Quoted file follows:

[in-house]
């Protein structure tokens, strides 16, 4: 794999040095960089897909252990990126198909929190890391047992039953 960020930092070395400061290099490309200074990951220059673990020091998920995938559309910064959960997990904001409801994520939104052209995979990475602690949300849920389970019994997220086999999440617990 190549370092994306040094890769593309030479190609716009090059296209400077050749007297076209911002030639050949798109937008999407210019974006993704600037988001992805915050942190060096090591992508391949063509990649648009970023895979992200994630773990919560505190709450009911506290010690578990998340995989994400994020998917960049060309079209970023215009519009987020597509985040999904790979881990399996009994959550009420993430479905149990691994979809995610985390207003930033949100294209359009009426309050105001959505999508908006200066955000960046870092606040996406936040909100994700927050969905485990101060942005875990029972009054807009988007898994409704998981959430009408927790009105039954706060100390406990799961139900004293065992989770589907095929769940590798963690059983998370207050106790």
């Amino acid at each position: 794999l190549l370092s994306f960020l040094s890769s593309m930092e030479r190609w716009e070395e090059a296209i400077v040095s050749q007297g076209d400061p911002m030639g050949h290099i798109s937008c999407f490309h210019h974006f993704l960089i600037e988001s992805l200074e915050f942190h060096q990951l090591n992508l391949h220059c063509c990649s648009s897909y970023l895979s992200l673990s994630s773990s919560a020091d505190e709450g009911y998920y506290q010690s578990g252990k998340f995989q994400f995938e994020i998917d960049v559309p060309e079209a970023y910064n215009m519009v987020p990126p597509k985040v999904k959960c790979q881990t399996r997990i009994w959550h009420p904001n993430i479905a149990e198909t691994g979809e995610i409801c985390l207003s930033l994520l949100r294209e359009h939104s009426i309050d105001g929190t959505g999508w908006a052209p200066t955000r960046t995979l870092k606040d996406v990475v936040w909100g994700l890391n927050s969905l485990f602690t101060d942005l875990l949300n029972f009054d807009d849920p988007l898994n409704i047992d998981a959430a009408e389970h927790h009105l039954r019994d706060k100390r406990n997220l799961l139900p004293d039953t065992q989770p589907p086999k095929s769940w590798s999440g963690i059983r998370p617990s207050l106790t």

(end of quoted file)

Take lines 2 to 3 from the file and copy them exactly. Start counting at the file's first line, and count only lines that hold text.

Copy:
């Protein structure tokens, strides 16, 4: 794999040095960089897909252990990126198909929190890391047992039953 960020930092070395400061290099490309200074990951220059673990020091998920995938559309910064959960997990904001409801994520939104052209995979990475602690949300849920389970019994997220086999999440617990 190549370092994306040094890769593309030479190609716009090059296209400077050749007297076209911002030639050949798109937008999407210019974006993704600037988001992805915050942190060096090591992508391949063509990649648009970023895979992200994630773990919560505190709450009911506290010690578990998340995989994400994020998917960049060309079209970023215009519009987020597509985040999904790979881990399996009994959550009420993430479905149990691994979809995610985390207003930033949100294209359009009426309050105001959505999508908006200066955000960046870092606040996406936040909100994700927050969905485990101060942005875990029972009054807009988007898994409704998981959430009408927790009105039954706060100390406990799961139900004293065992989770589907095929769940590798963690059983998370207050106790």
């Amino acid at each position: 794999l190549l370092s994306f960020l040094s890769s593309m930092e030479r190609w716009e070395e090059a296209i400077v040095s050749q007297g076209d400061p911002m030639g050949h290099i798109s937008c999407f490309h210019h974006f993704l960089i600037e988001s992805l200074e915050f942190h060096q990951l090591n992508l391949h220059c063509c990649s648009s897909y970023l895979s992200l673990s994630s773990s919560a020091d505190e709450g009911y998920y506290q010690s578990g252990k998340f995989q994400f995938e994020i998917d960049v559309p060309e079209a970023y910064n215009m519009v987020p990126p597509k985040v999904k959960c790979q881990t399996r997990i009994w959550h009420p904001n993430i479905a149990e198909t691994g979809e995610i409801c985390l207003s930033l994520l949100r294209e359009h939104s009426i309050d105001g929190t959505g999508w908006a052209p200066t955000r960046t995979l870092k606040d996406v990475v936040w909100g994700l890391n927050s969905l485990f602690t101060d942005l875990l949300n029972f009054d807009d849920p988007l898994n409704i047992d998981a959430a009408e389970h927790h009105l039954r019994d706060k100390r406990n997220l799961l139900p004293d039953t065992q989770p589907p086999k095929s769940w590798s999440g963690i059983r998370p617990s207050l106790t």